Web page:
A: Well, for good reason! Apparently those in charge of the burial were ridiculously cautious about not letting word get out as to the location of the site.
It was on August 18, 1227 when Genghis, the most feared leader of the 13th century, was led to burial with a procession of 2,500 followers and a mounted bodyguard of 400 soldiers (kind of like a Macy’s parade minus the floats). Anyone unfortunate enough to happen upon the procession was immediately put to death by the soldiers.
When the procession arrived at a remote mountain location in Mongolia, 40 virgins were killed to provide dear Genghis with needed pleasures in the afterlife. At the end of the funeral ceremony, the soldiers killed all 2,500 members of the procession. When the 400 soldiers returned to the capital city, they were all immediately put to death by another group of soldiers.
Because Khan was considered a god, it was of utmost importance that his site not be plundered. What better way to ensure this than to make it so that those with knowledge would keep their mouths shut – permanently.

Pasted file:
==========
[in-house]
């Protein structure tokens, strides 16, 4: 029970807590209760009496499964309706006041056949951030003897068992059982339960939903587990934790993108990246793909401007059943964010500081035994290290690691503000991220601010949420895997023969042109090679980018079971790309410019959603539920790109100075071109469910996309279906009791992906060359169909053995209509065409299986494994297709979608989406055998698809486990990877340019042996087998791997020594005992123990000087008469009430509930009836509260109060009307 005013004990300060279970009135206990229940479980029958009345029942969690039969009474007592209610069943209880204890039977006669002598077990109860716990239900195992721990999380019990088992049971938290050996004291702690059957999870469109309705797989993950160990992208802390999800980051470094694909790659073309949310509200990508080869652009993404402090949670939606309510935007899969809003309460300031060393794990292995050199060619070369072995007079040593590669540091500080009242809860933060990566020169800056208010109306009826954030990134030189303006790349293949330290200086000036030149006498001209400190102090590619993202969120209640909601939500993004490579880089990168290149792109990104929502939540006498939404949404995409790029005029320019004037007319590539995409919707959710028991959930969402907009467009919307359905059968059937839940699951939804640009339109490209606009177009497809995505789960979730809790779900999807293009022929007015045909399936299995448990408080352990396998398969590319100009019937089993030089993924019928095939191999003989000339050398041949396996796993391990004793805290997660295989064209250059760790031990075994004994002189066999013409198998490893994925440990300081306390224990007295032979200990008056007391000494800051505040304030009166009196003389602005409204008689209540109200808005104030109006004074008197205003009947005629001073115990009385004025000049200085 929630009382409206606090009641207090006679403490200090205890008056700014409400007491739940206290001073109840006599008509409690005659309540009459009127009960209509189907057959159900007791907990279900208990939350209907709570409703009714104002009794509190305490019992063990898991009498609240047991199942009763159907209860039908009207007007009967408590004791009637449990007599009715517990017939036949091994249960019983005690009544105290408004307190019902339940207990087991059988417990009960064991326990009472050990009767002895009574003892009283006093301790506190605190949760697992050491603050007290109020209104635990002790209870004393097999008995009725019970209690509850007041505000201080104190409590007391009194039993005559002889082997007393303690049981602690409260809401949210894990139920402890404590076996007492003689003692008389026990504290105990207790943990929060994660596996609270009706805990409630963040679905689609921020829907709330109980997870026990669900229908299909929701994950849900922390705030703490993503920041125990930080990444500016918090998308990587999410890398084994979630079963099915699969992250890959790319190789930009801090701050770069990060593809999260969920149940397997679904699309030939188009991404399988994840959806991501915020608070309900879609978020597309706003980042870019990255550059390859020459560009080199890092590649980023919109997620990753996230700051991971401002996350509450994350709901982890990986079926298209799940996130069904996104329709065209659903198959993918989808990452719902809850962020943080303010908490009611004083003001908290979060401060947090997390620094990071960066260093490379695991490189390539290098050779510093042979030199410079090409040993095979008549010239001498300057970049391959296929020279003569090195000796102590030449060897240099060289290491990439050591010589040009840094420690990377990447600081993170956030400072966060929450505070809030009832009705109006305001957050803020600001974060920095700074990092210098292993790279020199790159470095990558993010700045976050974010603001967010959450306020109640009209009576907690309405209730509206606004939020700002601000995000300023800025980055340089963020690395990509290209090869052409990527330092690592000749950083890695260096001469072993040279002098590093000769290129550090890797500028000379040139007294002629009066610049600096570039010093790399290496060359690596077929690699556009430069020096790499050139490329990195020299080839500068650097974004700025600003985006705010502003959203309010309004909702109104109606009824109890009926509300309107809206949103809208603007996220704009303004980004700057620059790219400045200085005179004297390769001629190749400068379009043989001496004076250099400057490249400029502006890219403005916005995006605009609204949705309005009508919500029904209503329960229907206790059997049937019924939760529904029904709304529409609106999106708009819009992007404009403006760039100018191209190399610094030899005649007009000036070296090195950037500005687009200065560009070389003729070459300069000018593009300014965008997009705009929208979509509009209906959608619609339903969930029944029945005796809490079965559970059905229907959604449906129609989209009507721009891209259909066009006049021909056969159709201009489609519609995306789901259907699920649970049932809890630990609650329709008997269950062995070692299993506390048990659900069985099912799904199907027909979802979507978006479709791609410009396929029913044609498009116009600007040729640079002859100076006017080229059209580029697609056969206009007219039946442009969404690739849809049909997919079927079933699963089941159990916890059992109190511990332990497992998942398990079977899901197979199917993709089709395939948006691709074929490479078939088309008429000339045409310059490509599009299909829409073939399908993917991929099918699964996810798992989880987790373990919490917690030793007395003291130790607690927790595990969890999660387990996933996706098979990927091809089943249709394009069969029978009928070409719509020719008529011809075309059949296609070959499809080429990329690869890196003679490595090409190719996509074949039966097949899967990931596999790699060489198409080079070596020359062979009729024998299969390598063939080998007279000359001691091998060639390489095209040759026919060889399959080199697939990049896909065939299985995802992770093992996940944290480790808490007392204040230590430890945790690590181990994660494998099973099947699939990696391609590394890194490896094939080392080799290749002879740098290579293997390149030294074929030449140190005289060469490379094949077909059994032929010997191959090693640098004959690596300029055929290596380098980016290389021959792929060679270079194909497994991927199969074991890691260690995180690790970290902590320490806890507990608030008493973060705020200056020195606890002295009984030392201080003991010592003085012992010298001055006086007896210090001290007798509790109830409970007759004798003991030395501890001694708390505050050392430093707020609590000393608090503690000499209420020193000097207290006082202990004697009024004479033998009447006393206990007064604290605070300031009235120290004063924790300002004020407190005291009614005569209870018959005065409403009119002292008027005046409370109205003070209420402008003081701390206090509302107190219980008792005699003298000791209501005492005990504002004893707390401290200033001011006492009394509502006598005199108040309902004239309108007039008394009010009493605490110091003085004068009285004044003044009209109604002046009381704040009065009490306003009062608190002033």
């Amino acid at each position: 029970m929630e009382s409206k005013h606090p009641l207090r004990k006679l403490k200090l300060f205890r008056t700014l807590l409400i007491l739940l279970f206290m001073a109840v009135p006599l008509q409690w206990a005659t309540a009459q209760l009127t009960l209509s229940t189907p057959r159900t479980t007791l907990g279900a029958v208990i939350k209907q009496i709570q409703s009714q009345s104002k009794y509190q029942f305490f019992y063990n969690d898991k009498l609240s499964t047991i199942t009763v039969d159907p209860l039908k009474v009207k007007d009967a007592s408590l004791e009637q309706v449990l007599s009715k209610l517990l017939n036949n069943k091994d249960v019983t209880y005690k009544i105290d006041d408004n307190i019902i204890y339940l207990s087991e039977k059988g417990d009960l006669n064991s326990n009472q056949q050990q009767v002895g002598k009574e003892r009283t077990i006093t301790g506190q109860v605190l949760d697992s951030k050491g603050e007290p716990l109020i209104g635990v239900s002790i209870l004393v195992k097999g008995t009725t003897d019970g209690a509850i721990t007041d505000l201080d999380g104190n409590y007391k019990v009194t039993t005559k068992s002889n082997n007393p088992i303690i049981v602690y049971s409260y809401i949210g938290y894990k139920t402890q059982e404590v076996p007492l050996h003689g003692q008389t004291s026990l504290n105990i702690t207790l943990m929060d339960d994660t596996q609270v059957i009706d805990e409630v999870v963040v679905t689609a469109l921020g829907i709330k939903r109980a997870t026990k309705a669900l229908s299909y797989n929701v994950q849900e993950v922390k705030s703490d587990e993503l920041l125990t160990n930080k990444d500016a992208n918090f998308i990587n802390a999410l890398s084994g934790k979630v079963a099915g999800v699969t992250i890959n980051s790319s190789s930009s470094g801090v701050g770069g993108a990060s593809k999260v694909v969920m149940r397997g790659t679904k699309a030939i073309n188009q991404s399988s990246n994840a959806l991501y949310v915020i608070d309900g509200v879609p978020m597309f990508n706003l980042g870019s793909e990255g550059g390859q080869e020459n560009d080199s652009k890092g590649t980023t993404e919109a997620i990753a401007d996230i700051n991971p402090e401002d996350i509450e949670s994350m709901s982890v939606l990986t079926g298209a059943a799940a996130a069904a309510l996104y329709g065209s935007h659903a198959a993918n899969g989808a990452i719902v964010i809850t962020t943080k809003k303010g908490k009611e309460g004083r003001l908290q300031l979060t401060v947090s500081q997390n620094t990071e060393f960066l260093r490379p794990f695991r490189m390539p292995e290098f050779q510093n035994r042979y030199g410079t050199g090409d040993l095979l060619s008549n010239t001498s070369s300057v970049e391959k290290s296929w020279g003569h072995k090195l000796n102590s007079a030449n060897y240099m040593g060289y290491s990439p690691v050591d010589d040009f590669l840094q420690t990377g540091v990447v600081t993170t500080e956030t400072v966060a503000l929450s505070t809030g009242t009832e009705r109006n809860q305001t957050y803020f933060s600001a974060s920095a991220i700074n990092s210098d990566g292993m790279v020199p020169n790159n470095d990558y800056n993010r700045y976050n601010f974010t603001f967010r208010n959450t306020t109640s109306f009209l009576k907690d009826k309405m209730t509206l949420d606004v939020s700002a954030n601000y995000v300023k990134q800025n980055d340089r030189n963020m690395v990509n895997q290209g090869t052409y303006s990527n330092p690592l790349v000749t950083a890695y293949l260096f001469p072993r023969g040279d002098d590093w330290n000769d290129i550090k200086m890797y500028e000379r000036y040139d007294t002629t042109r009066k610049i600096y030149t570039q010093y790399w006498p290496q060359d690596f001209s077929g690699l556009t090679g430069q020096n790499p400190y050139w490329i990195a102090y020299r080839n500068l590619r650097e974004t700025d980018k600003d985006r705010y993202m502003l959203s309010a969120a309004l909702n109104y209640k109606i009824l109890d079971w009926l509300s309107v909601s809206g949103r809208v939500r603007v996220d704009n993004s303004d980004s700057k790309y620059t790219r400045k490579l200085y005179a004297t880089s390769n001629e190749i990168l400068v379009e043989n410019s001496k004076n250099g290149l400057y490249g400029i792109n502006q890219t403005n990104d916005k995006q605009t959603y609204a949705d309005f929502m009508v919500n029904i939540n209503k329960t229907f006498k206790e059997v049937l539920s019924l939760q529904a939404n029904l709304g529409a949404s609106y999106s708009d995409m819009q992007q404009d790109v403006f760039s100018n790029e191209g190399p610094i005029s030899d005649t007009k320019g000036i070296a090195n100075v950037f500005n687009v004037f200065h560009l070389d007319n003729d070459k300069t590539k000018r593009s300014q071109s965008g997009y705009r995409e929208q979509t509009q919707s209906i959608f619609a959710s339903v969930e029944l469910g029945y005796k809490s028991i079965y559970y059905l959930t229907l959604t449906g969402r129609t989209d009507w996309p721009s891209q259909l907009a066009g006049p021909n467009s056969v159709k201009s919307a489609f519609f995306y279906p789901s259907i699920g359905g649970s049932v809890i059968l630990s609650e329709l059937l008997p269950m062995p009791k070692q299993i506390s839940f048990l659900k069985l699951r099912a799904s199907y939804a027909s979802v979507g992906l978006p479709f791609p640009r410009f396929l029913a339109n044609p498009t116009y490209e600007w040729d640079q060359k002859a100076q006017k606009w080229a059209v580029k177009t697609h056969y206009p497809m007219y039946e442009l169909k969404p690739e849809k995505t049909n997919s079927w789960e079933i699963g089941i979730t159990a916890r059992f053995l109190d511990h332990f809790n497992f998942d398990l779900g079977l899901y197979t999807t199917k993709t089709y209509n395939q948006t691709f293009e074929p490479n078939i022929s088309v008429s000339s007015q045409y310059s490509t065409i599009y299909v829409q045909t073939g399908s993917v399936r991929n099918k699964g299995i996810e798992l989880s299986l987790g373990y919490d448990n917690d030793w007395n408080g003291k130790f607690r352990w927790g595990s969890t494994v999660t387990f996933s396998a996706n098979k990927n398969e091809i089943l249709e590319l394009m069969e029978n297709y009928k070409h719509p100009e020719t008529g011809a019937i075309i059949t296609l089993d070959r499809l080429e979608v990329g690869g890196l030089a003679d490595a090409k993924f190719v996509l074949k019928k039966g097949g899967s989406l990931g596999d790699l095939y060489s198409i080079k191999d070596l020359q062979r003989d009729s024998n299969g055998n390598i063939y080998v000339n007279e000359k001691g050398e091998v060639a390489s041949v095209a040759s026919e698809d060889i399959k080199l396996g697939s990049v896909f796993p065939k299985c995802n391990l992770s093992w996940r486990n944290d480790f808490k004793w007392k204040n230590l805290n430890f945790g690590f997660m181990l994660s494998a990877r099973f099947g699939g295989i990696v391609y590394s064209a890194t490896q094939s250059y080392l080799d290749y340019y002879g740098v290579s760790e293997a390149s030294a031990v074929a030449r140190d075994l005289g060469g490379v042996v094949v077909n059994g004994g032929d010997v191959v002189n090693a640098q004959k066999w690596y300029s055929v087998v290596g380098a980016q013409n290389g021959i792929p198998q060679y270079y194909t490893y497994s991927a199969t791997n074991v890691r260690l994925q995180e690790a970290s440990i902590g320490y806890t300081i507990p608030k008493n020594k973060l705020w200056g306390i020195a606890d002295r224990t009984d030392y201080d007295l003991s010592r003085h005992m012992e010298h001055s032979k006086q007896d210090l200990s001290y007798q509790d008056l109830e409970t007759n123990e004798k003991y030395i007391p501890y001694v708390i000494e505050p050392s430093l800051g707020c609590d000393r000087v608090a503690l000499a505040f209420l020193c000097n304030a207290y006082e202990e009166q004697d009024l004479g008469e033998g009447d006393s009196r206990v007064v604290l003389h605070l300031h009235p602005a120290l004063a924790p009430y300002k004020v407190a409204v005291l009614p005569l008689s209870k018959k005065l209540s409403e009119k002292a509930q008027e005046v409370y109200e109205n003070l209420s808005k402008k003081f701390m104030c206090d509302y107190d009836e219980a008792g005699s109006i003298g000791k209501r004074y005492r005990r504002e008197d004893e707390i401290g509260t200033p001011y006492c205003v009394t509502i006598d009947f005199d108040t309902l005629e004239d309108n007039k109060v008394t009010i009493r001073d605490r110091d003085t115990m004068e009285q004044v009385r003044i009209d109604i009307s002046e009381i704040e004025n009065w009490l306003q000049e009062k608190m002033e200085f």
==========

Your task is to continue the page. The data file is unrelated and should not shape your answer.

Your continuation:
So, did anyone survive the expedition? Well, yes – a camel. The creature was spared so that she could find her way back to the site if Khan’s family needed to visit. Of course, the family had to be led blindfolded – if they knew the whereabouts, then they too would be put to death. It’s the kind of arrangement that would surely make you think twice about expressing your condolences.